|Numéro de publication||US8597720 B2|
|Type de publication||Octroi|
|Numéro de demande||US 12/521,863|
|Date de publication||3 déc. 2013|
|Date de dépôt||21 janv. 2008|
|Date de priorité||21 janv. 2007|
|État de paiement des frais||Payé|
|Autre référence de publication||CA2673991A1, CA2673991C, CA2743022A1, CA2743022C, CN101687066A, CN101687066B, CN101972492A, CN101972492B, DE112008000881A5, EP2136853A2, EP2136853B1, EP2269664A2, EP2269664A3, EP2269664B1, EP2491962A1, US20100179475, US20110287169, WO2008086794A2, WO2008086794A3|
|Numéro de publication||12521863, 521863, PCT/2008/96, PCT/DE/2008/000096, PCT/DE/2008/00096, PCT/DE/8/000096, PCT/DE/8/00096, PCT/DE2008/000096, PCT/DE2008/00096, PCT/DE2008000096, PCT/DE200800096, PCT/DE8/000096, PCT/DE8/00096, PCT/DE8000096, PCT/DE800096, US 8597720 B2, US 8597720B2, US-B2-8597720, US8597720 B2, US8597720B2|
|Inventeurs||Erika Hoffmann, Roland Horres, Volker Faust, Helmut Schreiber, Armin Von Holst, Michael Hoffmann|
|Cessionnaire d'origine||Hemoteq Ag|
|Exporter la citation||BiBTeX, EndNote, RefMan|
|Citations de brevets (730), Citations hors brevets (45), Référencé par (7), Classifications (19), Événements juridiques (3)|
|Liens externes: USPTO, Cession USPTO, Espacenet|
1. Field of the Invention
The present invention is generally directed to medical devices having short-term contact with the organism, as e.g. balloon catheters coated with at least one layer containing at least one antiproliferative, immunosuppressive, anti-angiogenic, anti-inflammatory, fungicidal and/or anti-thrombotic agent, methods for manufacturing these substance-releasing application aids and the use of these medical devices for the prevention of restenoses of the affected corporal lumina.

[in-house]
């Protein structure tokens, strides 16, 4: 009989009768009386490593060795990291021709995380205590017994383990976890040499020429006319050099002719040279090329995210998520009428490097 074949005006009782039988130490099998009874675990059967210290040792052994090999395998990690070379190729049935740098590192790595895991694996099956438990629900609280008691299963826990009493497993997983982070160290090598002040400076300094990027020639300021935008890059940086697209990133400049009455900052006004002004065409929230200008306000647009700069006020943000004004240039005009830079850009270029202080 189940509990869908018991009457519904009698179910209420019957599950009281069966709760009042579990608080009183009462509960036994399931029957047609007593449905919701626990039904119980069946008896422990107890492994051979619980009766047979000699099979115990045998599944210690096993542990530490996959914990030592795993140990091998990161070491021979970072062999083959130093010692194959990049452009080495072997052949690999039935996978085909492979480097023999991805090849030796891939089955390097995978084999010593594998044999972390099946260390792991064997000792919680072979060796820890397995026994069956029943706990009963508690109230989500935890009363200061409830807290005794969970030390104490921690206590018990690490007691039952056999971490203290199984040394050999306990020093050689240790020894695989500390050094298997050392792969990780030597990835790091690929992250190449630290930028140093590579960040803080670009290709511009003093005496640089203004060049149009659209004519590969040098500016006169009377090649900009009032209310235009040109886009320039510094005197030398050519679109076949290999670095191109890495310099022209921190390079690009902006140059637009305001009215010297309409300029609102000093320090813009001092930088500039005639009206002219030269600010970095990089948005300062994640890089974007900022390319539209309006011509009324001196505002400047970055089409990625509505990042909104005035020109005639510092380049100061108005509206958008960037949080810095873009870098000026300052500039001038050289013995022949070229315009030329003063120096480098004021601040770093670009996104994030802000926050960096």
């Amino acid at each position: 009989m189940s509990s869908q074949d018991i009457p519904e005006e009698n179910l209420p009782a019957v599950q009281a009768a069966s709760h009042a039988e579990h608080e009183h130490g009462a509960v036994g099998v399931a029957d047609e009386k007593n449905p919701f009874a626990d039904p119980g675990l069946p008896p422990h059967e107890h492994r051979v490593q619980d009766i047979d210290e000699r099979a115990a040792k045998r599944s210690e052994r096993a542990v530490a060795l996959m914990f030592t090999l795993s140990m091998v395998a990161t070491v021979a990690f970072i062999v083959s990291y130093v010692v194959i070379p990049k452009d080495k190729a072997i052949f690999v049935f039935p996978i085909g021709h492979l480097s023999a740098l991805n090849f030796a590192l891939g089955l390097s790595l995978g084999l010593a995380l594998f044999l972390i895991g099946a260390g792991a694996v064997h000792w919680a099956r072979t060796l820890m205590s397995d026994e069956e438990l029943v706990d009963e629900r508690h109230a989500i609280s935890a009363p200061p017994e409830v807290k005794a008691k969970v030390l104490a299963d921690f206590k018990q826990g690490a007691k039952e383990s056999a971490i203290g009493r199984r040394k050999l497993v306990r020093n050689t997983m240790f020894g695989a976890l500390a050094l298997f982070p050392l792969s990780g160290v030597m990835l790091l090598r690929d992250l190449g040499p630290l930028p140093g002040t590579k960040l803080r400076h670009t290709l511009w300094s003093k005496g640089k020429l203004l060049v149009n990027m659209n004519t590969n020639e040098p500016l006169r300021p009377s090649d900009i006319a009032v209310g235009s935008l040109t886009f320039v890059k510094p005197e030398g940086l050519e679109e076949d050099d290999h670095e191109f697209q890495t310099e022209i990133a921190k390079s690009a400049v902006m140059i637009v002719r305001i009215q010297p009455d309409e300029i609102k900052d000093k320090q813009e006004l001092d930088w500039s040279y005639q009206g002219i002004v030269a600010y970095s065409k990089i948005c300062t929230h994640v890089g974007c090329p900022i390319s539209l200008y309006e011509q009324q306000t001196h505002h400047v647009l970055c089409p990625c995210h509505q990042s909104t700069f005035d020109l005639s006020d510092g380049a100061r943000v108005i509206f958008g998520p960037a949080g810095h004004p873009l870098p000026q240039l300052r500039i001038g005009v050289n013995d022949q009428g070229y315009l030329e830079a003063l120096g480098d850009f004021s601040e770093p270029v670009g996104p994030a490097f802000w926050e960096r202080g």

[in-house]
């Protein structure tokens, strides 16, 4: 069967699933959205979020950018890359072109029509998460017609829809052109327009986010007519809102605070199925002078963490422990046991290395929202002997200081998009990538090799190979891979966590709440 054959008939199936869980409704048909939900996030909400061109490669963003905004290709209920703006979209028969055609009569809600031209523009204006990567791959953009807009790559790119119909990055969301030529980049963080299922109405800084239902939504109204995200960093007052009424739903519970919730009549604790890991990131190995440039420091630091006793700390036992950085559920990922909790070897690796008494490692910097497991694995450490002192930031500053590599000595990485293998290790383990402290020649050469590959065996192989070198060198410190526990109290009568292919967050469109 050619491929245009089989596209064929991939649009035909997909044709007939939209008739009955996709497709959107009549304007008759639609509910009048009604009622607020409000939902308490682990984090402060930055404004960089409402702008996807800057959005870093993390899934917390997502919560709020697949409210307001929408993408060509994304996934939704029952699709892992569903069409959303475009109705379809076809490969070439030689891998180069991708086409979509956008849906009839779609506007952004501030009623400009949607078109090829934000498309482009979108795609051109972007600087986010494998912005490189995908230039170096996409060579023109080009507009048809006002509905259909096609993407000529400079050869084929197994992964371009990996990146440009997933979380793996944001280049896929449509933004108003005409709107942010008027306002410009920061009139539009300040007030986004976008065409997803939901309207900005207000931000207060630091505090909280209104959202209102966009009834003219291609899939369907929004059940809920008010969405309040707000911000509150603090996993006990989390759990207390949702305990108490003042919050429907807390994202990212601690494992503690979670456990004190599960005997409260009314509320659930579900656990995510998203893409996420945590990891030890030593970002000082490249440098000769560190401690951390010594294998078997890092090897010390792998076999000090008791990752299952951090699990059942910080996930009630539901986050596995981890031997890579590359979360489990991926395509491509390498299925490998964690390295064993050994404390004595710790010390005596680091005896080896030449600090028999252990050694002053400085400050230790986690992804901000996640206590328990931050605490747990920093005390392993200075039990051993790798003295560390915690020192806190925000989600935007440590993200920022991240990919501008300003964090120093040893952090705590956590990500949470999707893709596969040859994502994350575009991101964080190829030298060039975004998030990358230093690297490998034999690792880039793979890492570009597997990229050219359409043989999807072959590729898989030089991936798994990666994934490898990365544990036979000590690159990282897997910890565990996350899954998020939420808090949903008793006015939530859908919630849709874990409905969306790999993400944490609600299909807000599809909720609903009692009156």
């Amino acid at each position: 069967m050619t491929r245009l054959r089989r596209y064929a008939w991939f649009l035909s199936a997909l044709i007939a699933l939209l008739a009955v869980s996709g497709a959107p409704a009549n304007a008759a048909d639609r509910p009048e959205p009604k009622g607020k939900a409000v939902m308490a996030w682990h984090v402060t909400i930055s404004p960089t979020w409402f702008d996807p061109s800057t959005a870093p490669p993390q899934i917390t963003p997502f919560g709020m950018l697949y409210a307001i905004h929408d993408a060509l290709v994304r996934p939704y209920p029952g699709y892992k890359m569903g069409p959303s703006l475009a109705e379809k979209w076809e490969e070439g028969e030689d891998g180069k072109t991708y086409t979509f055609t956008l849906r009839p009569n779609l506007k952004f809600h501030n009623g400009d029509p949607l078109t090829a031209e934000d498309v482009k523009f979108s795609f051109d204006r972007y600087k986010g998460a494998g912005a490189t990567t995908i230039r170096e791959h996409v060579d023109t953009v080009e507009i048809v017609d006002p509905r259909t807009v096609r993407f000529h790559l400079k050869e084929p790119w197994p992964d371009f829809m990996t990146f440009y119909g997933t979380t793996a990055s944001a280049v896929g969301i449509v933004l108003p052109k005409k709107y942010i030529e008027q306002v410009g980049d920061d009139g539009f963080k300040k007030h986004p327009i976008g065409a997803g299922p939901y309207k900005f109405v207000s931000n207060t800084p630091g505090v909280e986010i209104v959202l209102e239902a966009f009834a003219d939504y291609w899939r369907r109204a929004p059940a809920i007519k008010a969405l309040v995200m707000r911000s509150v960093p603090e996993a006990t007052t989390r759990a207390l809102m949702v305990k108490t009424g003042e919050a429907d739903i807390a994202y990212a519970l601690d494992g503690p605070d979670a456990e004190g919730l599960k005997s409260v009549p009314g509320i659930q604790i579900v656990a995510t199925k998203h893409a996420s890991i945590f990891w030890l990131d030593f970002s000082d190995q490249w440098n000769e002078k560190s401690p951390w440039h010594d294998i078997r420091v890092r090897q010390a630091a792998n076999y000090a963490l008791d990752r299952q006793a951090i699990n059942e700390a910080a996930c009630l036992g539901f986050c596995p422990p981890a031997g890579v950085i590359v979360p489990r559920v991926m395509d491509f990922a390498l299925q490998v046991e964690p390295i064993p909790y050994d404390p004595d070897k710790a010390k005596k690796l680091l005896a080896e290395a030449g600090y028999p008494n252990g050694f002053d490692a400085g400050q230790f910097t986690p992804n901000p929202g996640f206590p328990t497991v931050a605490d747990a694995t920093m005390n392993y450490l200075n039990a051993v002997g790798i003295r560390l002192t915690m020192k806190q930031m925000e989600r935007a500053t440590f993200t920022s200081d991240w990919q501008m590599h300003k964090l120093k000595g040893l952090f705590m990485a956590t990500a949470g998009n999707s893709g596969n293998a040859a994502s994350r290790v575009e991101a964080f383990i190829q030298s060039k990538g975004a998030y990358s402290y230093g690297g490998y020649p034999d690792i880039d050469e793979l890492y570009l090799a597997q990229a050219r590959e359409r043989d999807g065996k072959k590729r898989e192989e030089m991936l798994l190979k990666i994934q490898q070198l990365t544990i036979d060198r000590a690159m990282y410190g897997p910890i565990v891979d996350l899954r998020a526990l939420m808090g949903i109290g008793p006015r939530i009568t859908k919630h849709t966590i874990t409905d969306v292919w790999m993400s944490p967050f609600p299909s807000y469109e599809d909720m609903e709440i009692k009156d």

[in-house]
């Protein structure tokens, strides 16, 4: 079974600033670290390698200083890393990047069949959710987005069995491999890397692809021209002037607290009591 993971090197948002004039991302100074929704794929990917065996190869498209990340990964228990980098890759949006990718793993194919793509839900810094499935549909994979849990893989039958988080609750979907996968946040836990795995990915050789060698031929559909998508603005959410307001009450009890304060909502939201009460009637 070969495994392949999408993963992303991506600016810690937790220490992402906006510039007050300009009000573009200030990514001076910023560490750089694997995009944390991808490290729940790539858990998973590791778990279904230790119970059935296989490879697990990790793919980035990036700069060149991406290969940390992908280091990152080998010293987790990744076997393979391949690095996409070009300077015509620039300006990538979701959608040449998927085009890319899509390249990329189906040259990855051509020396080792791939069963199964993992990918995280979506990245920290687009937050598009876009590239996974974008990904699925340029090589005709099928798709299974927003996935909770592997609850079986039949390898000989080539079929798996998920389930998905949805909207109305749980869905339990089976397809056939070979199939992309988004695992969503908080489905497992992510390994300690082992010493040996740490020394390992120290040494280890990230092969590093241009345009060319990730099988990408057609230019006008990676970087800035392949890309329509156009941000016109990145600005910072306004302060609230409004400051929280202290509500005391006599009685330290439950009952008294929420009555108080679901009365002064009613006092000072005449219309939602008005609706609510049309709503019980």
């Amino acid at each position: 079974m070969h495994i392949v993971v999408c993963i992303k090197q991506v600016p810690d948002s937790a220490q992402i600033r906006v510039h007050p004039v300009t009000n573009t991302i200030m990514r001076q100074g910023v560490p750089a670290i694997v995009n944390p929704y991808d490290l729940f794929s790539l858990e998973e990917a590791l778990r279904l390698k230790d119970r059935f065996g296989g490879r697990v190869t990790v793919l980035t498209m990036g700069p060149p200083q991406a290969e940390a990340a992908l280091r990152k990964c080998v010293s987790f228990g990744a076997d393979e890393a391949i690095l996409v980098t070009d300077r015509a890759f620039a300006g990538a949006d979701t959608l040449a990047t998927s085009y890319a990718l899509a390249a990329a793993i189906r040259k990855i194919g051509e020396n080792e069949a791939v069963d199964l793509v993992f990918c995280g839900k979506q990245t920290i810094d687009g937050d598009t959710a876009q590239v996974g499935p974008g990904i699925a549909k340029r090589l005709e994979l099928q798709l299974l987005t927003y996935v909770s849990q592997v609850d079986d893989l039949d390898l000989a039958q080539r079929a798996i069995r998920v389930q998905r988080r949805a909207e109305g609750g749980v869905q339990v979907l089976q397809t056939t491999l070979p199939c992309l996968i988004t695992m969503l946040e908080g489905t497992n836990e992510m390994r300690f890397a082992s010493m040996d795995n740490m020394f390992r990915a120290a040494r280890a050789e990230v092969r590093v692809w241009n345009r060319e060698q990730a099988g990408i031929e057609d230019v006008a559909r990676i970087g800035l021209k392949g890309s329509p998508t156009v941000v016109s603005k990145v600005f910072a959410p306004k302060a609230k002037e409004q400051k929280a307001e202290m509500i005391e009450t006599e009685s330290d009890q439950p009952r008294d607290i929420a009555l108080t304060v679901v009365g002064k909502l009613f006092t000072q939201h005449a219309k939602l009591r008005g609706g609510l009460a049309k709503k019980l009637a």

2. Description of the Relevant Art
Since the end of the 1980s metallic tubular stent grafts adjusted to the corporal lumen have been established ever the more for the prevention of restenosis, i.e. the prevention of re-occlusion of vessels, the graft pressing from the inside against the vascular wall. Further development of these grafts known as stents to a drug-coated “drug eluting stents” is intensively pursued at the time because of positive results in minimizing restenosis rates in comparison with uncoated stents.
These long-term implants substituted continuously PCTA (percutaneous transluminal coronary angioplasty) carried out since the 1960s and nowadays occupy the major part of interventions performed, since re-occlusion rates of uncoated stents are in several cases lower than occlusions recurring after PCTA performance.
Successfully realised in drug eluting stents, the idea of combining mechanical and chemical prophylaxis was already investigated since the early days of stents in balloon catheters for preventing restenosis of coronary arteries and used in different varieties in clinical studies.
The drug-loaded balloon catheter, however, could not prevail over the stent. The reasons are obvious:
In PCTA the occluded part is enlarged for a short time of 1 to 3 minutes by means of an inflatable balloon at the catheter tip, if necessary repeated for more than two times. Herein the vessels must be overstretched in such a way that the occlusion is removed. From this procedure microlesions result in the vascular wall reaching up to the adventitia. After removing the catheter the lesioned vessel is left alone so that considerably high performance is required for the healing process, in dependence of the inflicted lesion grade resulting from the duration, the repetitions and the grade of overstretching. This is reflected in the high re-occlusion rate after PCTA.